Redemption-free mortgage loan
An interest-only mortgage loan is sometimes also called a redemption-free mortgage loan, as you do not have to redeem your loan in principle. You only pay off your mortgage in its entirety at the end of term (usually after 30 years). But you do pay interest every month. Early repayments are certainly possible, though. Annually you can make penalty-free repayments up to a certain percentage of the principal amount. This percentage is at least 10% and may even be as high as 100% (depending on the money lender). So in the latter case you can redeem your loan entirely without penalty.
The risks of an interest-only mortgage
Of course, at first it sounds very economical to have an interest-only mortgage loan. For the term of your loan you are not obliged to repay, so you can spend the money you save on nicer things. You only have to repay the entire loan in one go at the end of term. You can do this by selling your house, or by saving enough money during the term of the loan. As an alternative you may renew your mortgage loan at the end of term and make a new agreement with your money lender about its redemption.
However, with this construction you run quite a risk of a remaining debt. If the value of your house is less than the outstanding loan at the time of (a possibly forced) sale, there is a remaining debt. So if your savings are not sufficient to fill the gap, you are in trouble.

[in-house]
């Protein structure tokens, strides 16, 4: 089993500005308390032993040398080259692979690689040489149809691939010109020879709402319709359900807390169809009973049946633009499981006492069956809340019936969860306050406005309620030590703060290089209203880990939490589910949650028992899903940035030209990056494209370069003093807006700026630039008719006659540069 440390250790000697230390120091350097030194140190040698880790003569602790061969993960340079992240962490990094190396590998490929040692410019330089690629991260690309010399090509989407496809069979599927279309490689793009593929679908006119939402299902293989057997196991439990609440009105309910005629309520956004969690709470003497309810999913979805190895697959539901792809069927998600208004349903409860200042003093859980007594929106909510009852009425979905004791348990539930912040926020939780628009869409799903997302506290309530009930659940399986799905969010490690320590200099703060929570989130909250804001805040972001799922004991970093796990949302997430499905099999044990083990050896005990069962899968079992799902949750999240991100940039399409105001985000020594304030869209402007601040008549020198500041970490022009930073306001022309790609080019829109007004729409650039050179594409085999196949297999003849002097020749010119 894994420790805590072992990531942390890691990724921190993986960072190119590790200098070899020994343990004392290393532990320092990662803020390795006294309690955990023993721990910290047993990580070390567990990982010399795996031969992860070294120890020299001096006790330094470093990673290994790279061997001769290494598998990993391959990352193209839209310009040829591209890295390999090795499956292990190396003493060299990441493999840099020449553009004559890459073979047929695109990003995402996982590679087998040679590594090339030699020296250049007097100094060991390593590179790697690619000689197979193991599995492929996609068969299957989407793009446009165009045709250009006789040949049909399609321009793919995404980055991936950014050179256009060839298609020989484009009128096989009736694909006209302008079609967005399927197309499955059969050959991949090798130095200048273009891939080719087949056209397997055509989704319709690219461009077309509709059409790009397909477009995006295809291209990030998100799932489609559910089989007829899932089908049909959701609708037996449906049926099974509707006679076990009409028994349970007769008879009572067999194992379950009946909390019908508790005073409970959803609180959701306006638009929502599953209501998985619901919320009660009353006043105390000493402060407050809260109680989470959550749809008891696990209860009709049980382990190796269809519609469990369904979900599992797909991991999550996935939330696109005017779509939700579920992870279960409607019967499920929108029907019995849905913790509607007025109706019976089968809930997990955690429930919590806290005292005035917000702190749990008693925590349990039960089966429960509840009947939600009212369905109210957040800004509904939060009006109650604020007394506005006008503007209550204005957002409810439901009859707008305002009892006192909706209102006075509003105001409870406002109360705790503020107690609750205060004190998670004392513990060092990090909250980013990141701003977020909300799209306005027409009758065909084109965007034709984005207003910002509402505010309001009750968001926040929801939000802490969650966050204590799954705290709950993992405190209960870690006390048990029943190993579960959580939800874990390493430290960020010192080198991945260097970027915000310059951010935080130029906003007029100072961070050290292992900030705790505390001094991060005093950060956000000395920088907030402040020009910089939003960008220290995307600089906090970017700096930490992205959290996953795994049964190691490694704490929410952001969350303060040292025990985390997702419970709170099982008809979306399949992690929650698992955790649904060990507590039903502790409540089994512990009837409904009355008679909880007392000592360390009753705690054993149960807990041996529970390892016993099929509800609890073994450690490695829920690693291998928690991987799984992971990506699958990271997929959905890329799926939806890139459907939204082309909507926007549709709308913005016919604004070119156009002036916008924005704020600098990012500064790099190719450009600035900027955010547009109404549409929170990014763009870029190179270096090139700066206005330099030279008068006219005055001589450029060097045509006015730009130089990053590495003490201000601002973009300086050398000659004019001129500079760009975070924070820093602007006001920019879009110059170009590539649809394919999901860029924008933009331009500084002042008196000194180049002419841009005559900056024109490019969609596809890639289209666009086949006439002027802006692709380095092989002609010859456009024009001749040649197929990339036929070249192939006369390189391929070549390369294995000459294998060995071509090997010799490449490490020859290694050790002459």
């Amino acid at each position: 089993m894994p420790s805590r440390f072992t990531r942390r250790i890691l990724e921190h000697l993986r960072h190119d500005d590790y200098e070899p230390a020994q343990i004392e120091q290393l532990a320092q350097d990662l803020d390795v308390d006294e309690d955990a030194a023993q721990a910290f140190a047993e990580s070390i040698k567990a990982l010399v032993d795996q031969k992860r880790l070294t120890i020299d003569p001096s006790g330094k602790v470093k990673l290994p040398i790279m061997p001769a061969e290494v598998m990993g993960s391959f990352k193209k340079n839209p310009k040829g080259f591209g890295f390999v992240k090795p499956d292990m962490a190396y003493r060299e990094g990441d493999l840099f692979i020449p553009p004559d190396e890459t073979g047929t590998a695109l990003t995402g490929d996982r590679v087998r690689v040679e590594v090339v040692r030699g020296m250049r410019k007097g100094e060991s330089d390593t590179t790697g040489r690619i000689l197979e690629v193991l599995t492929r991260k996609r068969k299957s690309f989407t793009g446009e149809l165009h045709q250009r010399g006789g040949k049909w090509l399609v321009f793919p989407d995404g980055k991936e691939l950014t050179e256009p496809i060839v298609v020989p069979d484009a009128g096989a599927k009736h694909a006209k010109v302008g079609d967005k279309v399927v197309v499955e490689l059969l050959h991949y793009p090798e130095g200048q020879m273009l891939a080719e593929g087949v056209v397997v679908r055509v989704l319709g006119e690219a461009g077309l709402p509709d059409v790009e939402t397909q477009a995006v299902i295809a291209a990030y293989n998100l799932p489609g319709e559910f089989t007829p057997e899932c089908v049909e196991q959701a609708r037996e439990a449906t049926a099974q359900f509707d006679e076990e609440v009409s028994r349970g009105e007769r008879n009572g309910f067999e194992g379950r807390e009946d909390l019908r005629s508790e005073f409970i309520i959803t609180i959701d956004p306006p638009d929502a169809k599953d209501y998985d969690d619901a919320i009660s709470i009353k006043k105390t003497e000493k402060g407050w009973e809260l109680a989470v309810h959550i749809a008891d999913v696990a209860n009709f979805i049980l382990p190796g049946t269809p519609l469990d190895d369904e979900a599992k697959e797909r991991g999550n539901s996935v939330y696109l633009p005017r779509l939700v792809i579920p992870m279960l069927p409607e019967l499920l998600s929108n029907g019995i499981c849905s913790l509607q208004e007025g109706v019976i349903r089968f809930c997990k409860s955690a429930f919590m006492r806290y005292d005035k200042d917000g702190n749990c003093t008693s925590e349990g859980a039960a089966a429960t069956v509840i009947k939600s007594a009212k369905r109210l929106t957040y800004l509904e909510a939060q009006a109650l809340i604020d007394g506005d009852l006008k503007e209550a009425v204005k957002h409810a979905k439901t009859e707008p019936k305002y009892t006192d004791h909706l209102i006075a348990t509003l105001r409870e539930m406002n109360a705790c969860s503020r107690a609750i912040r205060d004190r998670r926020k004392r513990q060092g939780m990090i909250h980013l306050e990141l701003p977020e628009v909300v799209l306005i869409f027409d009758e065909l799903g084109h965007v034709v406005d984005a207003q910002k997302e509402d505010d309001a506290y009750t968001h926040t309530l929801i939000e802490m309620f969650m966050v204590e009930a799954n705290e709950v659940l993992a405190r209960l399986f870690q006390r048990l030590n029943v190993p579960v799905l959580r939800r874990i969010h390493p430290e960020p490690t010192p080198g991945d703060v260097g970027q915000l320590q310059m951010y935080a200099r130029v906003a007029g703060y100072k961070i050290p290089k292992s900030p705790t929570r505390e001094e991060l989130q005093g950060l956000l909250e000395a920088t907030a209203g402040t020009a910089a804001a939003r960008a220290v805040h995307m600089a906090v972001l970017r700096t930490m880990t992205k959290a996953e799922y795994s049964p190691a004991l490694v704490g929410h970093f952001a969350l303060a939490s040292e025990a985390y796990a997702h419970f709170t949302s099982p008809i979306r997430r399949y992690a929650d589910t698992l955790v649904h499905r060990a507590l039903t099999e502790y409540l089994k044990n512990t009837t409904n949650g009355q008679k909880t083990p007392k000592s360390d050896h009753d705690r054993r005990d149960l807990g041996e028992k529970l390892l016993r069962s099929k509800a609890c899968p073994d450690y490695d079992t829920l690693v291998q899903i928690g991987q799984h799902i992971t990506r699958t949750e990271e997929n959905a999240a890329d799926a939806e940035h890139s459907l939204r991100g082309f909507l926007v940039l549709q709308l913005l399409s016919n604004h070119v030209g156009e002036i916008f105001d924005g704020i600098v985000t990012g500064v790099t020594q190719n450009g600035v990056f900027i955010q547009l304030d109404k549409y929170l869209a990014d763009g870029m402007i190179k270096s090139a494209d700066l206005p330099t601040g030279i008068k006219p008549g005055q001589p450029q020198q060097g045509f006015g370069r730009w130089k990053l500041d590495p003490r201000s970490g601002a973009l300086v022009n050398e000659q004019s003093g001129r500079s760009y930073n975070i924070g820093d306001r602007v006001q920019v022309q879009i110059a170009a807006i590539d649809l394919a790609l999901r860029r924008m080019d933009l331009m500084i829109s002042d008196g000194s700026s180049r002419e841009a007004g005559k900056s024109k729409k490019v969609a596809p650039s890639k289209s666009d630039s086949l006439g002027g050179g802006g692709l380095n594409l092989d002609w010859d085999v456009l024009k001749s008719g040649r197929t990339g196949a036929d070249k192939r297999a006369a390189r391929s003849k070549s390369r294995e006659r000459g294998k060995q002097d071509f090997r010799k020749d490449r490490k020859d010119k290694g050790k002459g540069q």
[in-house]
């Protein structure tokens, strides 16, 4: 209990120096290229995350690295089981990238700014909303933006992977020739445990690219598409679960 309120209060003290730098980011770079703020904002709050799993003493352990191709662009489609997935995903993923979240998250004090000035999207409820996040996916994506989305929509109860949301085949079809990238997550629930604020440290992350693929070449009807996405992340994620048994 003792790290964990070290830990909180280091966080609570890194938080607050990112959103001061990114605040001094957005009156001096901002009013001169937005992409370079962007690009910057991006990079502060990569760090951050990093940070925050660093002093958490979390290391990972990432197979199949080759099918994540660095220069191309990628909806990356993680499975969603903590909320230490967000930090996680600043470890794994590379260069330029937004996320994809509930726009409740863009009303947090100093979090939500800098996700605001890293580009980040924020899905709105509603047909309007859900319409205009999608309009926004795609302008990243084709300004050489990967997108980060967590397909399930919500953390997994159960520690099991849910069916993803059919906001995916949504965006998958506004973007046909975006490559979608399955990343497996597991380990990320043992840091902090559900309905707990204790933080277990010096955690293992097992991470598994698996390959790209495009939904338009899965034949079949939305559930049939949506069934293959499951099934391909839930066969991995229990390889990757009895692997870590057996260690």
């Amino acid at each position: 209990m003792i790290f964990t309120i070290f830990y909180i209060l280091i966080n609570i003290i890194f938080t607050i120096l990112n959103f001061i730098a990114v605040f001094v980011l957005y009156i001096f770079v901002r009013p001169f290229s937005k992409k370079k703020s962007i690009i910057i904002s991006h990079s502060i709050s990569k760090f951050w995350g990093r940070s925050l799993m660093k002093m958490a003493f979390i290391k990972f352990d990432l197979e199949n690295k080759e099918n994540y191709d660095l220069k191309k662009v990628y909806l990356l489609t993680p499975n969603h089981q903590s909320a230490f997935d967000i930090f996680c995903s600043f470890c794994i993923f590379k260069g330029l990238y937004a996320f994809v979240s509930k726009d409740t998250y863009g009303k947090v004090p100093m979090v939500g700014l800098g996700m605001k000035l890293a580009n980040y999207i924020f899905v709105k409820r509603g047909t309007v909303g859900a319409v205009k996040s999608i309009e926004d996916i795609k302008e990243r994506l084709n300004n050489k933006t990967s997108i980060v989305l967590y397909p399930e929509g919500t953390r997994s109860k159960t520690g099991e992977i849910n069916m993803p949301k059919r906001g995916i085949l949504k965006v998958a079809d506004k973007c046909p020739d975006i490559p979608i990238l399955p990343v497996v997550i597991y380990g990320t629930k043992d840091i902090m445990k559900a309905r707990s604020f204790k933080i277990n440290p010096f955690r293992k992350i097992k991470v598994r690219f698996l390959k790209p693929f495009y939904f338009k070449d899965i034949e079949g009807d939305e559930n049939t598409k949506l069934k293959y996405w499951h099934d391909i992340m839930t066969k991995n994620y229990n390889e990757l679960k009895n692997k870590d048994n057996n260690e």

Tip: You can imitate a mortgage loan with an annuity or linear repayment by making additional early repayments (without penalty) as you please. It diminishes the risk of a remaining debt. The limit for a penalty-free repayment is different with each money lender. Therefore you should check this before you make additional repayments and ask an independent advisor for advice. Only then can you be sure that additional repayment is an economical solution for you.
Transitory law and remortgaging
Since 1 January 2013 you are obliged to repay your mortgage loan in order to be liable for mortgage interest relief. Partly for this reason, it has often no longer been economical or possible to take out a new interest-only mortgage loan. Did you take out a mortgage loan before 2013 and are you now buying your next house? In that case, due to the transitional law, you are often able to make part of your loan interest-only.
But even if you use your right of transition you will still be bound by certain rules. For example, your interest-only mortgage loan must fulfil the requirements of the current mortgage standards, also in respect of the loan to value. Most money lenders will not allow your interest-only loan to exceed 50% of the value of the house, and this rule also applies to loans under the National Mortgage Guarantee. So the rest of the loan you will have to repay in annuities or linearly. Have you sold your house? Then you are allowed to continue the interest-only part of your loan without loss of mortgage interest relief in the current as well as in the next calendar year. After that your right has lapsed.
Redemption-happy: be advised
To prevent that people with an interest-only mortgage loan will be faced with a nasty surprise at the end of their loan term, the Dutch Banking Association started a Redemption-happy (Aflossingsblij) campaign in 2018.
The brief summary: be well advised about the possible alternatives for your interest-only mortgage loan. For example, it is not necessarily more advantageous to make additional payments. You may also change the type of (part of the) mortgage or build up extra capital to repay your loan in the end.